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Monday, February 22, 2016

Classes, February 22

Periods 1-2, 8-9:

Try to reach consensus on the first NON-uniform current density problem from Friday.  After this, try the five cases on the Progression sheet you should have from last week. These will be collected tomorrow, and it ranges from point charges to Biot-Savart. If anyone needs to watch videos on any of the topics, please do so.

If you have time to spare, you can access online three magnetism simulation experiments on ActivPhysics, at Go to Electricity and Magnetism, and then try 13.4, 13.7, and 13.8.  These are set up like lessons, and we just need to follow along on the right hand side of the web pages. You can write these out in HW notebooks. These will be done over the next week, and should reinforce magnetism concepts with decent visuals, which many have been asking about.

Periods 3-4:

We will start capacitors. Check out how to add capacitors in series and parallel, and then check out circuit analysis for capacitors. Take notes on these, and there are worked examples in the packet on pages 6 and 8. Try the problems on page 7, and we will pick it up tomorrow.

Many thanks everyone...

Sunday, February 21, 2016

Neat Possible Discovery: A 4-neutron state

In Japan, there is evidence for a 'tetraneutron' state, where a ball of four neutrons, with no protons, was part of the products from the high-energy collision of helium-8 with helium-4. Check out this article, which also has a link to the published paper on this finding. There will need to be verification of the discovery, but if true, theorists are not entirely sure how this state arises - it has not been predicted through quantum chromodynamics (QCD), which is the theory of the strong nuclear force. This is not a true atom, since without a positive charge there are no possible electron orbitals, but it is an interesting object with some possible new physics if real. Is there a different 'interneutron force' that we do not understand? Can this be rectified within the present QCD?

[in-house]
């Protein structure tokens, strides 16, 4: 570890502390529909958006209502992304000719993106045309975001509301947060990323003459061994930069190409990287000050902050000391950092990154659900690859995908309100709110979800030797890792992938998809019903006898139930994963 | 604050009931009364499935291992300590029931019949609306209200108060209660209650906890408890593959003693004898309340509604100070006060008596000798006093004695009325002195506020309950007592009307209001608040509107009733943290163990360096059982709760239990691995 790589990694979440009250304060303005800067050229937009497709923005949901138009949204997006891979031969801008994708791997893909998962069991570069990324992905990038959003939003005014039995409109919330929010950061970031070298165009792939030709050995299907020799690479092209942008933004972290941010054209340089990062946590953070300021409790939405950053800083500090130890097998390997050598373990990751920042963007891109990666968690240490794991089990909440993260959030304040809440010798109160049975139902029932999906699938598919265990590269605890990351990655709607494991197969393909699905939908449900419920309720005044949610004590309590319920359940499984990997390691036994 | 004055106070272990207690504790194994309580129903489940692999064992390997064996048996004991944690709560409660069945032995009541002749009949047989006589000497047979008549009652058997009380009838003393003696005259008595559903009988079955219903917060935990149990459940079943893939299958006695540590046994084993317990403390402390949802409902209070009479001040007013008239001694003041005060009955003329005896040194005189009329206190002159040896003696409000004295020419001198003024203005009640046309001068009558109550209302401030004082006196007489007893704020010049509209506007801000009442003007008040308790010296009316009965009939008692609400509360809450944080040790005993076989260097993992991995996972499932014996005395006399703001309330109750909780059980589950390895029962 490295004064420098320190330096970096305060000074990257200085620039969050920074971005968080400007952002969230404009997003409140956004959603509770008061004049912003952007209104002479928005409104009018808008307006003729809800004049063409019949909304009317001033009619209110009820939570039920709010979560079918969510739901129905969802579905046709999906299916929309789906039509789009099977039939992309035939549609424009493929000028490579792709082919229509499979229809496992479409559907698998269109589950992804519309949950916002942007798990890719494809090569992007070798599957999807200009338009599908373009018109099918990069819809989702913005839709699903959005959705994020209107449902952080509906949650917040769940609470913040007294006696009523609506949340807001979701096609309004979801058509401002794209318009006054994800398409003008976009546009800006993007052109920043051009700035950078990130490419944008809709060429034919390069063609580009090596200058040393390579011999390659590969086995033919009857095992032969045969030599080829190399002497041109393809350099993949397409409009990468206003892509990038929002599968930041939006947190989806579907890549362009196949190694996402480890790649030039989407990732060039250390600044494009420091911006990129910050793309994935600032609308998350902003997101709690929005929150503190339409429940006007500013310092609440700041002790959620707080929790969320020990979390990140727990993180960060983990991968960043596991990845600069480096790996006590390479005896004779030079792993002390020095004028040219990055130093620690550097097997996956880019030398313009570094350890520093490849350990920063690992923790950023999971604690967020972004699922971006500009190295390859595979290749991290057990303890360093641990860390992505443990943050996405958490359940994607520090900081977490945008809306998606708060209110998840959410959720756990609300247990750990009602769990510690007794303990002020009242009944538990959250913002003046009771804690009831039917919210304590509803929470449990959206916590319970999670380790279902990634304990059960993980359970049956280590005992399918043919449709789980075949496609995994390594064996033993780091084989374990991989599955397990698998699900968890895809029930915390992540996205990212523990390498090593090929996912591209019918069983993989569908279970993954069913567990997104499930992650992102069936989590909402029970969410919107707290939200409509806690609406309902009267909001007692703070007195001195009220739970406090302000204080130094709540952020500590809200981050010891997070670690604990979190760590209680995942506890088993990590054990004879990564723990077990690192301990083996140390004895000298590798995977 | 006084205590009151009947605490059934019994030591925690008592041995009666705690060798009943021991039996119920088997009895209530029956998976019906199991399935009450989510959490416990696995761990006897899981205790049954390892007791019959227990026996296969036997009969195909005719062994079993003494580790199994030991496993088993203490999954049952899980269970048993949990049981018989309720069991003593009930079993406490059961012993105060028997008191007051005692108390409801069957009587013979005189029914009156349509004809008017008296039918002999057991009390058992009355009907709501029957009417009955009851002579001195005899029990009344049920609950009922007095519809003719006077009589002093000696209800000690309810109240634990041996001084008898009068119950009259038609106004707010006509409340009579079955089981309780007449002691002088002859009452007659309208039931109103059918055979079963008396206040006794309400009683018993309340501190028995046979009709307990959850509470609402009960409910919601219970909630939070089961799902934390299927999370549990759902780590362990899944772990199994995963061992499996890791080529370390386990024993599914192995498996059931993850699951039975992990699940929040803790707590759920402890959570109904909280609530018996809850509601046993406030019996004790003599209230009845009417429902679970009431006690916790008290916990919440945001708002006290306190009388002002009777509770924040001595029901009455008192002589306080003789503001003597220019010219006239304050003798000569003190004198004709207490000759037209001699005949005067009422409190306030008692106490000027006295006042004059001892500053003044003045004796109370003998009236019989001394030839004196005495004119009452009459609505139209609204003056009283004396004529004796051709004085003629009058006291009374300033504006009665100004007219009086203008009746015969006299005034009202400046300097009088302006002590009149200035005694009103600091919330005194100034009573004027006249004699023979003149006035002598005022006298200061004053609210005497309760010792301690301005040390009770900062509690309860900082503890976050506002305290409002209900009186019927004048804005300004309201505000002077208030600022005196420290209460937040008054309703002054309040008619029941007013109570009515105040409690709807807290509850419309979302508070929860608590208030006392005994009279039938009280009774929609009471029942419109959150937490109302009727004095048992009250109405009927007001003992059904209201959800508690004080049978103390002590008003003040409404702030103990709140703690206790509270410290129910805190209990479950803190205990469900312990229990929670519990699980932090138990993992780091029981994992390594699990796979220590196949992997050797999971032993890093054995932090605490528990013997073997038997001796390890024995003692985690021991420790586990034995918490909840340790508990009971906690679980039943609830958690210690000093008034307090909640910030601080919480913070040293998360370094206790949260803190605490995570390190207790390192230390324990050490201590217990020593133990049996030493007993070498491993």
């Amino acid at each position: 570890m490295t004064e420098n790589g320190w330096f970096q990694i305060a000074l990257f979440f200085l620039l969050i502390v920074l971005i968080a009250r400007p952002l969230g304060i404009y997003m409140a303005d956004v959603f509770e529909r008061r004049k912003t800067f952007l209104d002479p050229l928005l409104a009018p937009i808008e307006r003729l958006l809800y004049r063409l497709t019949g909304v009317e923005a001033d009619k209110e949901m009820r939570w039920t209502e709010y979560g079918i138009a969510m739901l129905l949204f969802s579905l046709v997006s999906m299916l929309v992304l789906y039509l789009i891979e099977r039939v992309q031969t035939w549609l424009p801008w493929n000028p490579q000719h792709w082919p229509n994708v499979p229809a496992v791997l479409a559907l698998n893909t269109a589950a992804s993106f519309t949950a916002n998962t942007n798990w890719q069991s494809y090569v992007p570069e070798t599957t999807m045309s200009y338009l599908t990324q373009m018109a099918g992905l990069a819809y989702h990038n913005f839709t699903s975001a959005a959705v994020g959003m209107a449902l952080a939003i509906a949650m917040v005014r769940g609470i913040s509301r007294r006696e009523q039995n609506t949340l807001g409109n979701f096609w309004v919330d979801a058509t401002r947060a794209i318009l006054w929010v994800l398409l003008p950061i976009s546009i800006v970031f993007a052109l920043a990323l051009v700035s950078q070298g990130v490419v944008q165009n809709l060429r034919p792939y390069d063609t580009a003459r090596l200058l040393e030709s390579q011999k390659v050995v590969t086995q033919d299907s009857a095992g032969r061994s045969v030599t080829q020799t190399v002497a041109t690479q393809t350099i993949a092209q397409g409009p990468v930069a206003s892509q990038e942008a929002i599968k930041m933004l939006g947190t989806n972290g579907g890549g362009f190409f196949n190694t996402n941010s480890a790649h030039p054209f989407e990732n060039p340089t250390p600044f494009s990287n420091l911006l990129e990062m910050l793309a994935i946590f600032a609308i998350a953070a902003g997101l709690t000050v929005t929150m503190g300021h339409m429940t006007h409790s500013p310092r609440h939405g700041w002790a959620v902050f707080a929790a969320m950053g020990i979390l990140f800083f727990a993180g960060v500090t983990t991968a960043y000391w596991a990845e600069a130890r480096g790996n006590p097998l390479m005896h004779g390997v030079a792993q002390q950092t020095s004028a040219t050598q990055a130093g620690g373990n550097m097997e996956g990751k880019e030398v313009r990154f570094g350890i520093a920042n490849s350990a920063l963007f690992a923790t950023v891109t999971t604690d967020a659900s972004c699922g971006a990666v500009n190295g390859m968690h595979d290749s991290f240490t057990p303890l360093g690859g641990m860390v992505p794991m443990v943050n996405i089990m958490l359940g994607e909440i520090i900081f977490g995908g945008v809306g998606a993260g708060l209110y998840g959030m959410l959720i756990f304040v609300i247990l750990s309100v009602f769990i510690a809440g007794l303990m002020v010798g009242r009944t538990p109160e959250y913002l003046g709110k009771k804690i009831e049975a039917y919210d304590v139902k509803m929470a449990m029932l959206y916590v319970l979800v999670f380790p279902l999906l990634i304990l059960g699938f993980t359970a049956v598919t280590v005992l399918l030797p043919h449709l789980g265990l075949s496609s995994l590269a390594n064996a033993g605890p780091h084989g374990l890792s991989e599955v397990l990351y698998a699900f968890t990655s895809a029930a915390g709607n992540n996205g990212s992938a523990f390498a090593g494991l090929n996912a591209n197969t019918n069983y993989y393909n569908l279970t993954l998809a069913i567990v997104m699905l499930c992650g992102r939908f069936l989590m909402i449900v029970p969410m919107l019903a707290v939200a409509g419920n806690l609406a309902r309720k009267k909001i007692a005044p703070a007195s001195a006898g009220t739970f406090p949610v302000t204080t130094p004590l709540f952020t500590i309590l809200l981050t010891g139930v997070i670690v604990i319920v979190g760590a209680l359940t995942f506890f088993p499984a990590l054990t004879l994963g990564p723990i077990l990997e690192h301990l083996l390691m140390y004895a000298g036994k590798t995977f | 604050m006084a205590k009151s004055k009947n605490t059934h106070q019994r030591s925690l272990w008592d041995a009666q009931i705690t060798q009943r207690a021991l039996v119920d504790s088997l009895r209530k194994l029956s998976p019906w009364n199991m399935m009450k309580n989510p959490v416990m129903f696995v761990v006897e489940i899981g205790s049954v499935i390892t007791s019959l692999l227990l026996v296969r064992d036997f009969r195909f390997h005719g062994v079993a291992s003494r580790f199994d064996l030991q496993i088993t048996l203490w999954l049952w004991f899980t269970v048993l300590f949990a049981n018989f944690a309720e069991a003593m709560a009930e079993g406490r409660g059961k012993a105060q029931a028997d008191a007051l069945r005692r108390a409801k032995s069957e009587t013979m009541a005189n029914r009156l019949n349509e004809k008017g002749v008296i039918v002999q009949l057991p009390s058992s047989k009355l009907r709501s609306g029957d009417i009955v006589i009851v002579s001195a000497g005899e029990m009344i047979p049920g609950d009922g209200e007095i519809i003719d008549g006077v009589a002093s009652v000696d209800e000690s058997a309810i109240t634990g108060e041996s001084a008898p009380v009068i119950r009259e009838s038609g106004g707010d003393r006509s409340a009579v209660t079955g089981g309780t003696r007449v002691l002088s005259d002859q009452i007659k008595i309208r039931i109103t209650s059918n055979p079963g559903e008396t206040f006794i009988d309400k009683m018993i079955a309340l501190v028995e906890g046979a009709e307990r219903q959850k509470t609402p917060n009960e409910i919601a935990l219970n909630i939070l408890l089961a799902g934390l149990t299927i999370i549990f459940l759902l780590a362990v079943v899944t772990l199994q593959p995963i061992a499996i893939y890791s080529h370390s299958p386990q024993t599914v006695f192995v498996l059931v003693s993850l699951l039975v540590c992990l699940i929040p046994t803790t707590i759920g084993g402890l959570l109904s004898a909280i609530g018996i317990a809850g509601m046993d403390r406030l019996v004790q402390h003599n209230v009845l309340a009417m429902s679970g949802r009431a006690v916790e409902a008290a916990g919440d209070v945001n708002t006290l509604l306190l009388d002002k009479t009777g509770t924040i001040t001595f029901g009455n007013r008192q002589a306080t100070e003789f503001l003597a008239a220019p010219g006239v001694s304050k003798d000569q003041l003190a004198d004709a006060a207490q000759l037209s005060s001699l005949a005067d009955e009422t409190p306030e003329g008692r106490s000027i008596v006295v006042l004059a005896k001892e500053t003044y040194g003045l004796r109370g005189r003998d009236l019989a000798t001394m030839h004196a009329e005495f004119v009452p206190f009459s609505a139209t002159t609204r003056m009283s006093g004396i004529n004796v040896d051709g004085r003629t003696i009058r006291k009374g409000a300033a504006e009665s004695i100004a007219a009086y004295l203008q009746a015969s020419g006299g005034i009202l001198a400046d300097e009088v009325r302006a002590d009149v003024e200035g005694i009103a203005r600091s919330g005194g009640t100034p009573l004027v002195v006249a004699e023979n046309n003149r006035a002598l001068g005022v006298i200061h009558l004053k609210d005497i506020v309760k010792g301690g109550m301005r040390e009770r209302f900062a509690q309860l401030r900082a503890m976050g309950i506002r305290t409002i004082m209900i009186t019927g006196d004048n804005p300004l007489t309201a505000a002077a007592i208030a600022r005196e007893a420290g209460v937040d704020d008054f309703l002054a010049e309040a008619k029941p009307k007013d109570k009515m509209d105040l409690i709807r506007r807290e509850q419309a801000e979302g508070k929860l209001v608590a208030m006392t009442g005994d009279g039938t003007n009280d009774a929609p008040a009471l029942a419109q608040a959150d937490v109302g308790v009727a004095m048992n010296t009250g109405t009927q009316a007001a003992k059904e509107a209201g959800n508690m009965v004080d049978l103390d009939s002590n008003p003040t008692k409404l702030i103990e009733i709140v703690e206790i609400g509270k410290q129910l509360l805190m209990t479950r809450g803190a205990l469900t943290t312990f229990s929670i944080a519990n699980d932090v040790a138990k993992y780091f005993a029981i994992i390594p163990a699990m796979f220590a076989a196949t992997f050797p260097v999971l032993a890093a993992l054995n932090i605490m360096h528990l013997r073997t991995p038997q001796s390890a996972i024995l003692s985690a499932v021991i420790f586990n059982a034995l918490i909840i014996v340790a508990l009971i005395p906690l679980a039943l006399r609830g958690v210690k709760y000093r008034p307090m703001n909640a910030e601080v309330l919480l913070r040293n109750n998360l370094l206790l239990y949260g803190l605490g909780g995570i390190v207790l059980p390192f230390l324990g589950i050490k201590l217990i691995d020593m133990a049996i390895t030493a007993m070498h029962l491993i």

Wednesday, February 17, 2016

Python lesson for today!!

Today, Adam will help us look at some real data that is involved in finding possible exoplanets, or planets outside of our solar system and instead orbiting other stars (new solar systems).

To do the lesson, be sure to setup Canopy first, and then go to the lesson here.

Tuesday, February 16, 2016

Classes today

Periods 1-2, 8-9:

Check out videos on Biot-Savart today. In the Production of Magnetic Fields packet from last time, there is a page for Biot-Savart - this is like the Non-Gauss cases for electric fields, where we need to figure out what one moving charge does for its magnetic field, and then sum them up (i.e. integrate).

The first video is for the magnetic fields of point charges. Take good notes on this. The second video is magnetic fields for straight wires with ends.  There is a third video on the magnetic field due to a loop of current (like the Helmholtz coil in the CRT lab last time). Take good notes on these.